Who exactly does a global economy benefit? Have you ever really thought about that?
Sometimes, late at night, I ask myself just why the establishment of an open-border, un-tariffed market exchange with any and every pocket of 3rd world humanity should be part of an American agenda. The rational answers I come up with are a little bit scary. Actually, more than a little.
Mouthpieces for the global economy among our own elected officials routinely spout rehearsed platitudes. They tell us how the free market system and competition is the “American way.” They tell us that competition is GOOD for our businesses here at home, and just look at the benefits, they say, for the American consumer – low, low prices on the essentials of life, stacked on shelf after shelf in your local Walmart.
We used to make blue jeans in Baldwyn, Mississippi – Levis and Wranglers – in two separate, competing plants, Blue Bell and Lucky Star. I bet my children don’t even know that. And somewhere down in central Mississippi, along Highway 45, other Mississippians made toasters, I think. Maybe it was blenders. You can still see the fading “Sunbeam” letters on the side of the empty, deteriorating factory down there somewhere. The establishment of a free market with countries where men, women and children were paid pennies for every dollar an American made took those jobs from Mississippians, pure and simple.
But our citizens, better educated, will move to more highly skilled professions, we’re told. That’s the future for Americans … if we are to compete in the global economy. “Compete in the global economy?” Weren’t we on top of the world economy when we started all this?
As for moving every Little Johnny and Little Jane into more highly skilled positions, I’m enough of a realist to say – out loud – that I know plenty of kids that I do NOT want as my brain surgeon, if the day comes that I need one. We’re not all exactly alike in skill and ability, and the ridiculous, drum-beat contention to the contrary is going to get people killed sooner or later. I want doctors and nurses who are the smartest kids out there. I don’t even know if we are supposed to say “smartest” in America anymore.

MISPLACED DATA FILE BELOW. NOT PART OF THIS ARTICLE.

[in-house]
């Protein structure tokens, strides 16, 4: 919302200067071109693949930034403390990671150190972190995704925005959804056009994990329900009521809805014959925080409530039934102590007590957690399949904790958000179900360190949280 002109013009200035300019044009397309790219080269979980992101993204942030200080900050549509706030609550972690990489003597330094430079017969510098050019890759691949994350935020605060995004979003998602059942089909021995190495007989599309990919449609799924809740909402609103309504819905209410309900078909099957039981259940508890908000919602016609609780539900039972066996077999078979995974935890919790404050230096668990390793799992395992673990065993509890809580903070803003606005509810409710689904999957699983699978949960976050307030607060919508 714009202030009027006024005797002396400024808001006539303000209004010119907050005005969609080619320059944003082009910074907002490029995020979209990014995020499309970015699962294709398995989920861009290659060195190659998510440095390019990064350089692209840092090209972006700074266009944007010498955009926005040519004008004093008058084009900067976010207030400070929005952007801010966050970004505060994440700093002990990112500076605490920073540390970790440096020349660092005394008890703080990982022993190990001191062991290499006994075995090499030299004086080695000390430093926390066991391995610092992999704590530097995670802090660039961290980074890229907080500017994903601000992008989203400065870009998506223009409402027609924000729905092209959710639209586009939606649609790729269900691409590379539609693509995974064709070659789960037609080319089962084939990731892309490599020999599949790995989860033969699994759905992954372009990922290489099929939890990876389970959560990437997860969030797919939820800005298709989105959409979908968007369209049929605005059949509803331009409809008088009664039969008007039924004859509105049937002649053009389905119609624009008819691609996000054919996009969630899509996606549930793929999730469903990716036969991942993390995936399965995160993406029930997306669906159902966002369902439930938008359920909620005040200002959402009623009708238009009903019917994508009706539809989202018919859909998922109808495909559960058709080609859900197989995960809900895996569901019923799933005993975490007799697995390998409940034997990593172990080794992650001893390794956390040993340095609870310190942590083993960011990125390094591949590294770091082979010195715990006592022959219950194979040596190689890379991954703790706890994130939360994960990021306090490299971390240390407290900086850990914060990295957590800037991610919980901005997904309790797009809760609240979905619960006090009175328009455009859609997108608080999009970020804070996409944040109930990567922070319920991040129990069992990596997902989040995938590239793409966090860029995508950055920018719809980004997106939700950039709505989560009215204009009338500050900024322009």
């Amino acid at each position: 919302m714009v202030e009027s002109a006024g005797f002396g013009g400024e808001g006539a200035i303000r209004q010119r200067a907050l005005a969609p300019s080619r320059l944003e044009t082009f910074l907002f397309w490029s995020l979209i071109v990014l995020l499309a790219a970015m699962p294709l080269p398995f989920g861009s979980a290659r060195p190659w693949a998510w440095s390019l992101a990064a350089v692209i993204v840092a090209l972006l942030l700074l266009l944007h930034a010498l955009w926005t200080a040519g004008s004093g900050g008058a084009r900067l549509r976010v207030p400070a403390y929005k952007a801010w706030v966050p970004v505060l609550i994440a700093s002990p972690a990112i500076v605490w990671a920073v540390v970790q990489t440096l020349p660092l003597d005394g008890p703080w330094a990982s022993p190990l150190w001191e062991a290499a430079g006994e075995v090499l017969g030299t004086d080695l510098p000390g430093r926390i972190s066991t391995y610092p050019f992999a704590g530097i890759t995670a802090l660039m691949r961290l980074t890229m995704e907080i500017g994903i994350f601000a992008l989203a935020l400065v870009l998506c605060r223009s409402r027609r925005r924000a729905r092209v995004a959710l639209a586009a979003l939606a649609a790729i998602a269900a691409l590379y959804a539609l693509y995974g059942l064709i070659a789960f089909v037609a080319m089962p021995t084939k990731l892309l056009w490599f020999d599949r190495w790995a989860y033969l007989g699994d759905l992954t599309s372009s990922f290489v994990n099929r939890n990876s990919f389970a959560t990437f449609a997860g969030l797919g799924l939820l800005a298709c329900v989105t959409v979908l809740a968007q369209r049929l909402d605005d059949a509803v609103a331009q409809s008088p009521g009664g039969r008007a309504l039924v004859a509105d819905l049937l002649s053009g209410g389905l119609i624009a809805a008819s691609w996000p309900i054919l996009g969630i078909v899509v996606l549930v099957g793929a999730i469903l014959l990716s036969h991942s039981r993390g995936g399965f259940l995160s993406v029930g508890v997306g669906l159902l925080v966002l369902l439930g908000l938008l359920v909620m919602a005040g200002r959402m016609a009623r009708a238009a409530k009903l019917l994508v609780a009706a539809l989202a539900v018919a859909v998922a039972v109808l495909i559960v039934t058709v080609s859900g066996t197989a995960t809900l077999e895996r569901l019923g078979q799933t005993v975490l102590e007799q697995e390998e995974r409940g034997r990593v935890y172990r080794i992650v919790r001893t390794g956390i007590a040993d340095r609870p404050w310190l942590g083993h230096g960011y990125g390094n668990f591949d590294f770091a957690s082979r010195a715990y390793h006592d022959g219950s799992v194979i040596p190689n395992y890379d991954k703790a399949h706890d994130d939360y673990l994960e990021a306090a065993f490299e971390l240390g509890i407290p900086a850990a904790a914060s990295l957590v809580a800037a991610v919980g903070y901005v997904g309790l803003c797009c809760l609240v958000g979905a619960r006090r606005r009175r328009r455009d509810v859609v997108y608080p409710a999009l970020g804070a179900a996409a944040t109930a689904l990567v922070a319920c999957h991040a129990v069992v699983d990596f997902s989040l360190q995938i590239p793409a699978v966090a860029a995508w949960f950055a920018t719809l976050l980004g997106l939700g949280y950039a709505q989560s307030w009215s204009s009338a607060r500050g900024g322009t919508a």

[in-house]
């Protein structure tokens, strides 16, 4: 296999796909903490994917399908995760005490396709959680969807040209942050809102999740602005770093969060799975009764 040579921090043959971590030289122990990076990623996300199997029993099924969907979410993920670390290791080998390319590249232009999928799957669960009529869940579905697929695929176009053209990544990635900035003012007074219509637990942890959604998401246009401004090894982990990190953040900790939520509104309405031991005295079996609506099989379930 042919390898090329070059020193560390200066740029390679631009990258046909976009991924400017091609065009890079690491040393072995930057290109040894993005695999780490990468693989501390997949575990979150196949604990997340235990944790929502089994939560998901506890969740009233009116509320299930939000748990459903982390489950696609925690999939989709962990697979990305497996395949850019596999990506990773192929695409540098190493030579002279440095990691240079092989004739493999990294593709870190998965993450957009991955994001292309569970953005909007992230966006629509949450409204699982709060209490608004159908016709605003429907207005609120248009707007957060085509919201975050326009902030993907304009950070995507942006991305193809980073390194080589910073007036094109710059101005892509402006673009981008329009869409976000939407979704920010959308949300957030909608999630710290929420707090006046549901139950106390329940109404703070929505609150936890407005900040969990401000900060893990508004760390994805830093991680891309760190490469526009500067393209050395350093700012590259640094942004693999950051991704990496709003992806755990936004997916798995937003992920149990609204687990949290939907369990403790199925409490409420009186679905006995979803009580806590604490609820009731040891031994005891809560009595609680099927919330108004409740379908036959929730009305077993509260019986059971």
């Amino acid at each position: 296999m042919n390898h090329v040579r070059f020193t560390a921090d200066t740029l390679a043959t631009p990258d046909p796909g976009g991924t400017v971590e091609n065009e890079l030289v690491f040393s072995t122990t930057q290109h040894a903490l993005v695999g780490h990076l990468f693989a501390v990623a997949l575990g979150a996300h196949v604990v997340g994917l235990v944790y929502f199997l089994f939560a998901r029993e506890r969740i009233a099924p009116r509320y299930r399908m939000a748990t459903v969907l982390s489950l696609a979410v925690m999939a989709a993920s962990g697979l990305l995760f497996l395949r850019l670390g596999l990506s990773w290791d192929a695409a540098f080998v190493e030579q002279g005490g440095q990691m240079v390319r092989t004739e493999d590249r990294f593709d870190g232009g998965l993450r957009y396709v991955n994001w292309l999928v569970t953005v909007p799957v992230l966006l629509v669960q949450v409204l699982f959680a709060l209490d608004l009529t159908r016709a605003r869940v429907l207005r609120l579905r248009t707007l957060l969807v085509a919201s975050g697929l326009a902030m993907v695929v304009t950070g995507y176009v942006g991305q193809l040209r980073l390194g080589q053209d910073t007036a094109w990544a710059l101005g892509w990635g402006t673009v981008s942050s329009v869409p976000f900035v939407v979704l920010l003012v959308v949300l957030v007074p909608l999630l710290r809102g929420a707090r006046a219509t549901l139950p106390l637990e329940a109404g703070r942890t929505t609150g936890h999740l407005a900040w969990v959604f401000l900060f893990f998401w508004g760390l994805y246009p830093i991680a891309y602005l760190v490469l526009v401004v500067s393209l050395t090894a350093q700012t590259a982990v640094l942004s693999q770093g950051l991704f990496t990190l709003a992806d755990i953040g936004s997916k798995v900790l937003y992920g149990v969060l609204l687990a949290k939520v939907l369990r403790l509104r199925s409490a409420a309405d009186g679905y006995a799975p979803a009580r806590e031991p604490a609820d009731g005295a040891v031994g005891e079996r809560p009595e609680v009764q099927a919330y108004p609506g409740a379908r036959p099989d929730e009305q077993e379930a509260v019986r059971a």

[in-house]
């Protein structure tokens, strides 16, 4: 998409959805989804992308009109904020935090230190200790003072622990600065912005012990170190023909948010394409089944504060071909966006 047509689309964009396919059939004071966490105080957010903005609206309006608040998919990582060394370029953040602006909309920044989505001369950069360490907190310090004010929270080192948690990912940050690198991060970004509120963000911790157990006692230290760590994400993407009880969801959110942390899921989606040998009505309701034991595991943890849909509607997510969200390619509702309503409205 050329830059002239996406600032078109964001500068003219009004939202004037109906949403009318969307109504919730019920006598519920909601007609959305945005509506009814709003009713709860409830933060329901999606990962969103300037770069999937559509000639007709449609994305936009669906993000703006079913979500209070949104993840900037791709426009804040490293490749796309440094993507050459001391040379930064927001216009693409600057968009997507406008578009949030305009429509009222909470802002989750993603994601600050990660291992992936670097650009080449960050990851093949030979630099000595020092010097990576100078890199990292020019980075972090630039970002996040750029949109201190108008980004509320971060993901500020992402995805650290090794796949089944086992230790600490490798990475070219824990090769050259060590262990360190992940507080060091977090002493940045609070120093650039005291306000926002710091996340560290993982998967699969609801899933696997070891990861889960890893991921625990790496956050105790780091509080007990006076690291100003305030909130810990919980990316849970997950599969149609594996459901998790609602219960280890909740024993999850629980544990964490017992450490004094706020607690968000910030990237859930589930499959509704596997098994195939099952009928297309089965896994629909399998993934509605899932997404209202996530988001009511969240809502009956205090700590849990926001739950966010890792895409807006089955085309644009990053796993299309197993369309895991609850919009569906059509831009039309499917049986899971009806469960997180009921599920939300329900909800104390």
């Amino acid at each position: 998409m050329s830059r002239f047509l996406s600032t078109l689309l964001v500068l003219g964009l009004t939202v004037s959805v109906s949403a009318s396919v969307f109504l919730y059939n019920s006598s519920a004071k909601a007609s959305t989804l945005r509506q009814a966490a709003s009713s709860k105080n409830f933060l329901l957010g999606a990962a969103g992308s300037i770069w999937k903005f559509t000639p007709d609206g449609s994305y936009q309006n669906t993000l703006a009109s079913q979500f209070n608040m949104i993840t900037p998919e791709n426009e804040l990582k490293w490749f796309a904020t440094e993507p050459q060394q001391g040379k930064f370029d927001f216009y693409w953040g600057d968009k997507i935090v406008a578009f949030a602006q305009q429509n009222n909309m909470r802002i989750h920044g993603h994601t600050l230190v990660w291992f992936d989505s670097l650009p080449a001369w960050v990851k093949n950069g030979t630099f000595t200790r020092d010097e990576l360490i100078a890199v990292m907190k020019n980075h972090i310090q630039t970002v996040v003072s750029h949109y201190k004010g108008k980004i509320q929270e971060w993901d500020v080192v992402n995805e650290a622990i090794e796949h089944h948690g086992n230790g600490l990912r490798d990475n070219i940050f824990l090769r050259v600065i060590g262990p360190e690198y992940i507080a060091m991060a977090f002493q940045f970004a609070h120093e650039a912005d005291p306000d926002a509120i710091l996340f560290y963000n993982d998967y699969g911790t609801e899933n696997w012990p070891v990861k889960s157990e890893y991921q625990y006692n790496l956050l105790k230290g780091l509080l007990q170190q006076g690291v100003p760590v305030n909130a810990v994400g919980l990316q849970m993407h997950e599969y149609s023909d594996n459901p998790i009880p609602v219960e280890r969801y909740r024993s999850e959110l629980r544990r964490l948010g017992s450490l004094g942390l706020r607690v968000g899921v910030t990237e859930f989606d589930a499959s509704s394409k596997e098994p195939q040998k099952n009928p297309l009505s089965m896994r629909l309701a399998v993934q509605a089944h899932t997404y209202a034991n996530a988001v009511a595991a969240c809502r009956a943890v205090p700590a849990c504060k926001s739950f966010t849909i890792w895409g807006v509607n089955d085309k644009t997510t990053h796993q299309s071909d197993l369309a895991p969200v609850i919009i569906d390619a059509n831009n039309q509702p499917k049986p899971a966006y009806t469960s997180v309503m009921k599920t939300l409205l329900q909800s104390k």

If you want to know the real “why” of things, just follow the money trail. Who truly benefits (translated: makes more money) from a global economy? Clearly, massive corporations do, those monstrously-large entities that crave the world’s 6 billion consumers for their cell phones, and cheeseburgers, and garbage pickup, rather than the paltry 300 million available in the United States alone. CEO’s and board members for these behemoths can write campaign checks, election contributions, for $500,000 as easily as you or I could give $100. Who do you think the politicians are listening to?
In Sunday school this past week, a mother of two young children got up and delivered an impassioned plea for those in our group to take action. She said that she believed we needed to stop “Common Core” in Mississippi, and she urged us to take a look at it. I did, and I saw that Common Core’s stated intent was to prepare children to compete in the global economy. I didn’t really need to look much further.
Feel free to disagree with me, but I have a strong sense that there is a plot – a determined, insidious national/global plot – whose goal is to drive regular humans, like you and me, into a sad sameness for the sake of greed and control. Individual thought and choice are perpetually under attack these days, and the places where we might draw inner strength or find a protective shield – Christian faith, the family, regional autonomy – are being steadily degraded.
I may not be ready to begin “Doomsday Prepping” just yet, but I do admit that I’ve thought, just a little, about how a series of underground tunnels, constructed beneath Baldwyn, might be a good way to avoid attack by government drones. Just saying.